Replace The Rear Brake Pads on a Chrysler Crossfire
Your rear brake pads don't contribute as much stopping power as your fronts, but you shouldn't ignore them. Luckily, changing your rear pads is a relatively painless process that requires a minimal amount of tools. You don't even have to remove the caliper!
Note that the photos taken for this guide are specific to the NA Crossfire. The SRT6 calipers are larger, with two pins instead of one, but the process is otherwise the same.
- OEM Tire iron or breaker bar with 17mm socket
- Torque Wrench (recommended) with 17mm socket
- Turkey Baster or fluid pump (optional)
- Rubber Mallet
- Punch Set (recommended) or Allen Key Set (works in a pinch)
- Small flathead screwdriver
- Jack and jack stands
- Rubber gloves
- Pry Bar
- Centric 105.07790 Posi-Quiet Brake Pads, or equivalent
- Brake lubricant
Life the car and remove the rear wheels
While the car is still on the ground, remove both hub caps with a small flathead screwdriver or plastic trim remover and loosen the lug bolts on the rear wheels.
Decide how you're going to lift the car. We've found it simplest to lift the car by the front jack points (just behind the front wheel wells), sliding the jack stand under the rear jack point once sufficient ground clearance is available.
Never, ever remove the wheels or work on the car unless it's supported on a jack stand. Relying on the jack to keep your car elevated could result in severe damage to you or the vehicle.
Once supported on jack stands, remove each wheel by loosening the lug bolts and removing them with a breaker bar or wrench. Pull the wheels off and set them aside.
Remove the old brake pads
Luckily, changing the rear brake pads is a piece of cake - you don't even have to remove the caliper. Locate the brake pads on the outboard face of the caliper. They are held in place by a pin and retaining clip. Using the mallet, begin to remove the pin by hammering the small end of it poking out from the front face of the caliper. You'll need to push the pin towards the inboard side of the caliper, in the direction of the body of the car.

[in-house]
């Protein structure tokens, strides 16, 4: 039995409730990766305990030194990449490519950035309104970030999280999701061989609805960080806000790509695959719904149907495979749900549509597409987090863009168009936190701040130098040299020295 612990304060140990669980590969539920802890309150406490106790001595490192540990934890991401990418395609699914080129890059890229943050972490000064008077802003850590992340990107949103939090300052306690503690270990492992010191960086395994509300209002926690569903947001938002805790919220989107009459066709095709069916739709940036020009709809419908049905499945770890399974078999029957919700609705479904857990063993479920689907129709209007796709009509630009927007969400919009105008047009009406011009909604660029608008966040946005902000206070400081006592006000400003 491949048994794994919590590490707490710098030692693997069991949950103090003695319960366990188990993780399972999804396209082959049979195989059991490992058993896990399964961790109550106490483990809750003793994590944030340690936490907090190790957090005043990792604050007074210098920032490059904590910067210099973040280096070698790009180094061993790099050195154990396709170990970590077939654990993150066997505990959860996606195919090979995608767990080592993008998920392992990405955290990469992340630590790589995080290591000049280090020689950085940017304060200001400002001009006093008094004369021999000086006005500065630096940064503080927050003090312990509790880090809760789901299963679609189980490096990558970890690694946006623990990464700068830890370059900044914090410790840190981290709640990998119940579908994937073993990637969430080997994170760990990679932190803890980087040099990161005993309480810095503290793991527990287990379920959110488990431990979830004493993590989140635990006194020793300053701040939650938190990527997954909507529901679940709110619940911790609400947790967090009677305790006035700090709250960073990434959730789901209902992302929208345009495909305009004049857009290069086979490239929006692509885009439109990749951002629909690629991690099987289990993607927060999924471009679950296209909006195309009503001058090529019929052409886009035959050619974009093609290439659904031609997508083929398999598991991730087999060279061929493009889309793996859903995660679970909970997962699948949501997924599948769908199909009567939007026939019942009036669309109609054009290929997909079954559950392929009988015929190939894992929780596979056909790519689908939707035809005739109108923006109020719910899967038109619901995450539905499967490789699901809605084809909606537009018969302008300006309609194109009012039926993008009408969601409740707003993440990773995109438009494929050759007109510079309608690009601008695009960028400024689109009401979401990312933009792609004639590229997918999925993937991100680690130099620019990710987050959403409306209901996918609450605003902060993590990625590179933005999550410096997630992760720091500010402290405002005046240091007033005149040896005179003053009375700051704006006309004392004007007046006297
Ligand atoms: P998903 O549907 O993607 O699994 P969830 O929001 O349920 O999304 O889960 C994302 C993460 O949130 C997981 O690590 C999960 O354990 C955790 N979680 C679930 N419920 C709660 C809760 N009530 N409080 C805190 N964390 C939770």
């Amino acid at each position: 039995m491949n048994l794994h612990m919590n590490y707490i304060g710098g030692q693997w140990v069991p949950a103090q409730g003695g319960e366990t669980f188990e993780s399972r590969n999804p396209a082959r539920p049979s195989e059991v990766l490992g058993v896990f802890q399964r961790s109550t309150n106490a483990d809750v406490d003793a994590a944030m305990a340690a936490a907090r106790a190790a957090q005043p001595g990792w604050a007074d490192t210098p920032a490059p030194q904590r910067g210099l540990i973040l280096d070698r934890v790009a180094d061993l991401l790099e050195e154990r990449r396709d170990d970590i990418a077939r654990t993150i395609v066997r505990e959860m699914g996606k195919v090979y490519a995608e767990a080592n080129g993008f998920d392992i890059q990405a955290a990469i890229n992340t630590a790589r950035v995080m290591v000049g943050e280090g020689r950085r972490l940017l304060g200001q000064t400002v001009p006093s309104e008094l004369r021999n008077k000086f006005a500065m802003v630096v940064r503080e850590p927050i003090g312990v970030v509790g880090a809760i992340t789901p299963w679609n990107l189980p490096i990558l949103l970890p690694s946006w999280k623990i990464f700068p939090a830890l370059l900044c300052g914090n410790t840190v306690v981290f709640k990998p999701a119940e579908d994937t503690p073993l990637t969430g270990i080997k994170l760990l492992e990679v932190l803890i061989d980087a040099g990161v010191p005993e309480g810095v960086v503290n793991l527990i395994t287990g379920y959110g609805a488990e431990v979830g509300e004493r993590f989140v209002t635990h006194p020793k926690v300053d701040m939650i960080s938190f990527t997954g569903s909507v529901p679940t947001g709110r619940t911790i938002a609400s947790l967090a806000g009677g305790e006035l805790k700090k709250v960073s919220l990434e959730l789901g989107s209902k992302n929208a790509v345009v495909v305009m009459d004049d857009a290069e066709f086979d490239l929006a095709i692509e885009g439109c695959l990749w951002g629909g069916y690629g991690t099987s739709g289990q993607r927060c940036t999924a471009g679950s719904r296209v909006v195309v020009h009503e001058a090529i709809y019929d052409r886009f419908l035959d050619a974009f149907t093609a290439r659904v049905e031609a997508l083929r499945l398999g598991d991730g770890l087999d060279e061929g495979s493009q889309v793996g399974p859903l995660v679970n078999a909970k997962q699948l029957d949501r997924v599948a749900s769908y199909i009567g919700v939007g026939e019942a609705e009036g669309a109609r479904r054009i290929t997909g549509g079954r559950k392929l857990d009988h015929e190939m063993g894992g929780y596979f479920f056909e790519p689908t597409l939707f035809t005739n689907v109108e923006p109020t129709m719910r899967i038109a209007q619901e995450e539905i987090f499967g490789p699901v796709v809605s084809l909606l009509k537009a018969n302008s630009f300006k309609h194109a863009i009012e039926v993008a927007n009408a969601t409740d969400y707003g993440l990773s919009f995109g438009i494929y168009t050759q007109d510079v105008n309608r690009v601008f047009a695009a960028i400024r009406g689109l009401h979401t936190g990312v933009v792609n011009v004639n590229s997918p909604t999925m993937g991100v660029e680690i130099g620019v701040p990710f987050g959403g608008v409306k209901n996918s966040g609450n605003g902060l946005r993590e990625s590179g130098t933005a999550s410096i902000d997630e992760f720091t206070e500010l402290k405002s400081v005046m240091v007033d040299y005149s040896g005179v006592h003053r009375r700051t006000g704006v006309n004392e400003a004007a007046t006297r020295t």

Once you begin to loosen the slide pin, you'll need to use a punch to push it all the way out of the caliper (if you don't have a punch set handy, a set of Allen keys will work just as well.) Tension is kept on the pin with the retaining clip, so applying pressure on the clip can make removing the pin significantly easier. Once the pin is clear of the clip and both brake pads, just pull it out. Take care that the pin doesn't damage the brake line on the inboard side of the caliper!
Once the slide pin is removed, set it aside and remove the retaining clip. Both brake pads can now be pulled out. In my case they slid out fairly easily, but if they give you trouble you can use pliers or a grip to remove them. Once freed from the caliper, set them aside.
Install the new brake pads
Before installing the new brake pads, it's a good idea to pop the cap off the brake fluid reservoir in the engine bay. The reservoir is located on the driver side of the engine bay towards the back. When you compress the pistons in the caliper to install the new pads, the fluid level will rise in the reservoir, and may cause it to overflow beyond the maximum level. To prevent this, have a spotter watch the reservoir during the following steps, or preemptively drain a small amount of brake fluid using a clean turkey baster or fluid pump.